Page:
On Monday, an increasingly isolated Pakistani President Pervez Musharraf succumbed to domestic and international pressure and resigned, almost 10 years are seizing power in a coup. The past year and a half was especially turbulent for the once popular army chief.
Pakistani President Pervez Musharraf addresses the country and steps down
There was a final salute for Army Chief Pervez Musharraf in November 2007. Wearing his trademark medal-studded khaki uniform, the 64-year-old inspected the troops one final time before handing over to his successor General Ashfaq Kiyani.
He made an emotional farewell speech: “This army is my life, my passion. I love this army, and this relationship will continue, although I will not be in uniform.”
Musharraf became Army Chief in 1998; having diligently climbed the ranks of the Pakistani army. In 1999, he staged a successful coup against Prime Minister Nawaz Sharif. He always defined his time in office as a transition period towards democracy but his rule was authoritarian.
In March 2007, Musharraf had provoked the ire of thousands of lawyers by suspending the Chief Justice. More and more protesters took the streets, calling for his resignation. In November 2007, he imposed emergency rule on the country citing terrorism and extremism.
“Pakistan is on the verge of destabilisation if not arrested in time. Inaction at this moment is suicide for Pakistan and I cannot allow this country to commit suicide therefore I had to take this action in order to preserve the democratic transition which I initiated eight years back.”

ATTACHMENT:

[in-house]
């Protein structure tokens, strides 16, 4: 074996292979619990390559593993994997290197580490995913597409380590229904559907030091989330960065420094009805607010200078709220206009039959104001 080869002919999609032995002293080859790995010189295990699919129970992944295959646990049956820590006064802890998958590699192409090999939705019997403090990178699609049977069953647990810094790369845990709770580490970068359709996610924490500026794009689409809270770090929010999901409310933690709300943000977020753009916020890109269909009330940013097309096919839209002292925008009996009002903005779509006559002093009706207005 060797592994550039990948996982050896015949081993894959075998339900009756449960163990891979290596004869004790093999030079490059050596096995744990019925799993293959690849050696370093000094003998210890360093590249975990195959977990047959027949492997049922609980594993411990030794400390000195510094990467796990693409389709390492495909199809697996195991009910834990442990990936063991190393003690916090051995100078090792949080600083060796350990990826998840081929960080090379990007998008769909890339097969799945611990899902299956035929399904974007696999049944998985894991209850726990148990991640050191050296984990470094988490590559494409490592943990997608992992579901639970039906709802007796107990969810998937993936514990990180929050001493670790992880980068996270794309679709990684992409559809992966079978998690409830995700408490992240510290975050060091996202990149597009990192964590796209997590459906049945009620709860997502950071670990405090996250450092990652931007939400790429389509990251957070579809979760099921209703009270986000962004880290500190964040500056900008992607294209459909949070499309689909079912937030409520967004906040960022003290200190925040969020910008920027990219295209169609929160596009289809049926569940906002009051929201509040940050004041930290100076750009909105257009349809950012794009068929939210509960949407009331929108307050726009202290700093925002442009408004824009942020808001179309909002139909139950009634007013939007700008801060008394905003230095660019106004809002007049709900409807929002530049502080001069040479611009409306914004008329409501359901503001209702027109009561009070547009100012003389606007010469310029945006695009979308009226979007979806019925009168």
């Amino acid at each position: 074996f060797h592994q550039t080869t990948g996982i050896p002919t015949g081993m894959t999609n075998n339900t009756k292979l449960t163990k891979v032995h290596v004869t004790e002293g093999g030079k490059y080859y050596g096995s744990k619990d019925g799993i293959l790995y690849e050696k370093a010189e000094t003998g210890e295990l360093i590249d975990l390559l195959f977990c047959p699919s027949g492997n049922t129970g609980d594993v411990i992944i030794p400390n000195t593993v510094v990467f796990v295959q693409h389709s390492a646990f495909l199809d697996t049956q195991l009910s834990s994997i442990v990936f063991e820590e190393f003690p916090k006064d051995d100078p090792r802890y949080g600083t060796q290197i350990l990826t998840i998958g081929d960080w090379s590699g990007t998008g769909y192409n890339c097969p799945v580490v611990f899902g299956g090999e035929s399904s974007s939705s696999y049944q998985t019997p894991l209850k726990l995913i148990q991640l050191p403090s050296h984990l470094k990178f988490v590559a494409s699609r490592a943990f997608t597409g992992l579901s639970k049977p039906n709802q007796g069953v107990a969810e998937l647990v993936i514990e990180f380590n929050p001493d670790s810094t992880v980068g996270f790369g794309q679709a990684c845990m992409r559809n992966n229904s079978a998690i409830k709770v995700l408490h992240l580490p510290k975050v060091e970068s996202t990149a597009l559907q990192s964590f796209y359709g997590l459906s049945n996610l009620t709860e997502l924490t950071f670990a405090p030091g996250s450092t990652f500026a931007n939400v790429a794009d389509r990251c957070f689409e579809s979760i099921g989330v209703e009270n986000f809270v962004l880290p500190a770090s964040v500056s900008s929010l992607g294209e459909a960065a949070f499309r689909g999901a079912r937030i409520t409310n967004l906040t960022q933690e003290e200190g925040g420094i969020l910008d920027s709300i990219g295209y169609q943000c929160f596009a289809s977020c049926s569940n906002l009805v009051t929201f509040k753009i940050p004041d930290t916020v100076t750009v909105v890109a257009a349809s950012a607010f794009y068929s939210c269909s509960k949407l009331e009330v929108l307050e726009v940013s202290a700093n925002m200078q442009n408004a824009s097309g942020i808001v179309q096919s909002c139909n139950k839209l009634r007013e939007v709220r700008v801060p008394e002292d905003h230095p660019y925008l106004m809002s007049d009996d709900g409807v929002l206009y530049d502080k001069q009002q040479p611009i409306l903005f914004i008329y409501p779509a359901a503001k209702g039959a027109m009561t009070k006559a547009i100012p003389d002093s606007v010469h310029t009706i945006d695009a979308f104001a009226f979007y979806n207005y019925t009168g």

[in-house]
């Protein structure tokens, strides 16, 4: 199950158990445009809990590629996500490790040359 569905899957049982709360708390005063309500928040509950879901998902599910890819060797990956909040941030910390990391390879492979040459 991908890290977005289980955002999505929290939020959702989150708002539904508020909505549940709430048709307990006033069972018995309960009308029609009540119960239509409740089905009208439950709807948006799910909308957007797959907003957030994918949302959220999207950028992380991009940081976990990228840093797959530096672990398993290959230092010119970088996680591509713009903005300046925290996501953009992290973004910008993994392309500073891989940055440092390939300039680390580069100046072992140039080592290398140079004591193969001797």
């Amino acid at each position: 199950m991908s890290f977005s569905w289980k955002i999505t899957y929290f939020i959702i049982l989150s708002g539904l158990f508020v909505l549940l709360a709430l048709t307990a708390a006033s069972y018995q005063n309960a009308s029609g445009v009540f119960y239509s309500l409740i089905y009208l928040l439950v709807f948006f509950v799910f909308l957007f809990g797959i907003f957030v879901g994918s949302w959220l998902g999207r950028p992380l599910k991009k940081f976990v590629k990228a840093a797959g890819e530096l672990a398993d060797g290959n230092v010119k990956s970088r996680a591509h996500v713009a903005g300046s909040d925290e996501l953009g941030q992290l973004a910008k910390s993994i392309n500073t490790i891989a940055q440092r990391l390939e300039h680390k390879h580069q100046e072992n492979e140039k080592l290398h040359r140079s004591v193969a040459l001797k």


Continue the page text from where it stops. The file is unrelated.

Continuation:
International pressure forced Musharraf to lift emergency rule the following month. He was also forced to go through with parliamentary elections in February of this year. But despite substantial losses for his supporters in parliament, the president clung on to his power, denying rumours he might resign.
Gradual loss of crucial US support
He was also kept in place to a certain extent by the US government, which had considered him an important ally in the so-called “war on terror” since the 911 attacks.
Earlier he had described progress thus: “We have strategised how to deal with terrorism and then strategised also on how to deal with extremism, which is very different from terrorism. […] The strategy is clear; we are moving forward toward delivering and we will succeed.”
But a change of mood in Washington and Musharraf’s increasingly dwindling popularity at home placed more and more pressure on Musharraf. On August 7, Pakistan Muslim League leader Nawaz Sharif and People’s Party Chairman Asif Ali Zardari announced the coalition would seek his impeachment saying it had become “imperative”.
Succumbing to pressure
Musharraf succumbed to the pressure on Monday; finally resigning, although he had always portrayed himself as a godsend for the country, a guarantor of unity, security and economic growth.
Najam Sethi, the editor of the weekly “Friday Times” described the situation thus: “Musharraf is riding a tiger. The history of this country is that the army knows how to come in but not how to come out. He just hasn’t worked out a system whereby he can transfer power; there should be a transitional period and [he should] slowly, in a sense, ride off into the sunset like a hero.”
Now there is no going back -- the hero has fallen from his tiger. It is time for a democratic president to take the reins.